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Published in May 2011

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Regulatory impact statement »

Retirement Villages (Fees) Regulations 2006

Cabinet paper

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Proposal

1. I seek agreement to amend the Retirement Villages (Fees) Regulations 2006 to:

  • align the land transfer fees charged under the Retirement Villages (Fees) Regulations 2006 with those charged under the Land Transfer Regulations 2002 (revised by Cabinet Domestic Policy Committee on 6 April 2011 [DOM Min (11) 5/4 refers])
  • reduce the surplus in the memorandum account by:

i) introducing a flat rate registration fee for retirement villages
ii) retaining the three tier fee structure for the annual return fee
iii) reducing the annual return fee for all retirement villages.

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Executive summary

2. The memorandum account in February 2011 showed a surplus of $112,000. Under the Legislative Advisory Committee, Office of the Auditor-General and Treasury guidelines, we have a duty to reduce the surplus.

3. The retirement villages’ fees are made up of two components:

  • the first component is the fees paid by retirement village operators to the Registrar of Retirement Villages (the Registrar) to cover all costs incurred of setting up and maintaining the retirement villages register and all of the duties and functions required by the Retirement Villages Act 2003 (the Act)
  • the second component is the land transfer fees enabling the Registrar to notify the Registrar-General of Land of a retirement villages’ registration. The notification is the trigger for the Registrar-General of Land to place a memorial on land titles providing priority for the rights of residents ahead of the rights of holders of security interests.

4. Cabinet Domestic Policy Committee on 6 April 2011 agreed to raise the land transfer fees by a 30 per cent weighted average, following a further decline in the number of land transfer transactions in 2010/11 [DOM Min (11) 5/4 refers].

5.  I propose to amend the land transfer fees in the Retirement Villages (Fees) Regulations 2006 to match those charged under the Land Transfer Regulations 2002.

The new land transfer rate is:

Registrar-General component $176
For each notice [1] of the memorial on computer registers under section 21(4) of the Retirement Villages Act $5
Total $181

6. The Companies Office incorporating the Registrar has requested I amend its fees. The proposal is to:

  • introduce a flat rate registration fee of $900 including GST
  • retain the three tier fee structure for annual return charges and decrease the amount charged in each tier.

7. Introducing a flat rate fee for registration reflects the minimal difference in processing retirement village applications between the smallest and largest retirement villages.

8. The proposed fee is set at an under-recovery of the Registrar’s costs. Officials in the Department of Building and Housing (the Department) and Registrar’s office would off-set the under-recovery from the existing surplus in the memorandum account.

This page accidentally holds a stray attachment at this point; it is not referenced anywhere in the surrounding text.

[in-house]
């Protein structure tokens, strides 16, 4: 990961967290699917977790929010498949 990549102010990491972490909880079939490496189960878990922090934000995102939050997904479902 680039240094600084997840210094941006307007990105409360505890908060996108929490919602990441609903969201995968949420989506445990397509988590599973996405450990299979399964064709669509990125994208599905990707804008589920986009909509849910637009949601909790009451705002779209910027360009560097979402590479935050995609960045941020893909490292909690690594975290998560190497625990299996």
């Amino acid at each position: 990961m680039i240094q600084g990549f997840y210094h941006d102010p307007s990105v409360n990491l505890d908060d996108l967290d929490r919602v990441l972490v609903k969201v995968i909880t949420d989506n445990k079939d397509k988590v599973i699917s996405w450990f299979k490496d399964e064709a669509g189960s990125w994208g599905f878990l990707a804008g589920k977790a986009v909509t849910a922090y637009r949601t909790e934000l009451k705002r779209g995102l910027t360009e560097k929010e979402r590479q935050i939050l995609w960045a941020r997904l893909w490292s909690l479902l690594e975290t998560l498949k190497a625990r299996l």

9. The surplus is $112,000 which can support another 18 retirement villages registering at the proposed fee of $900. I am informed that the eradication of the surplus is dependent on the numbers of new retirement villages registering. If five new retirement villages registered each year, the surplus would be reduced in three years. If only two new retirement villages registered each year, the surplus would be reduced in nine years.

10 The calculated recovery cost for annual returns for each retirement village is $650 including GST. The current fees over-recover the costs significantly. Under the Legislative Advisory Committee, Office of the Auditor-General and Treasury guidelines, the Registrar needs to reduce the fees collected. Officials therefore propose to under recover costs from small retirement villages and off set this under recovery by over recovering costs from the large retirement villages:

Registration fee Rate (including GST) ($)
All retirement villages 900
Annual Return fee for retirement villages with:
No more than 34 residential units (small) 400
At least 35 and no more than 84 residential units (medium) 650
At least 85 residential units (large) 1,300

11. The overall effect of my proposals is to reduce compliance costs for fully completed registered retirement villages as they are only required to pay annual returns to retain their registration.

12. Some partially complete or unit title registered retirement villages may incur higher land transfer fees (especially unit title retirement villages at the point of the purchase of a residential unit).

13. Increases in the land transfer fees will be covered by the decrease in annual return fees. I anticipate that small unit title villages will only be able to off set part of the additional costs, but medium and large retirement villages will off set all of the additional cost of the land transfer fees from the reduction in annual return fees (see table for an illustration):

Current rate
  Registration fee ($) Land Transfer fee ($) Total ($)
No more than 34 residential units (small) 552 50 + plus 10 [2] 612
At least 35 and no more than 84 residential units (medium) 1,738 50 + plus 10 1,798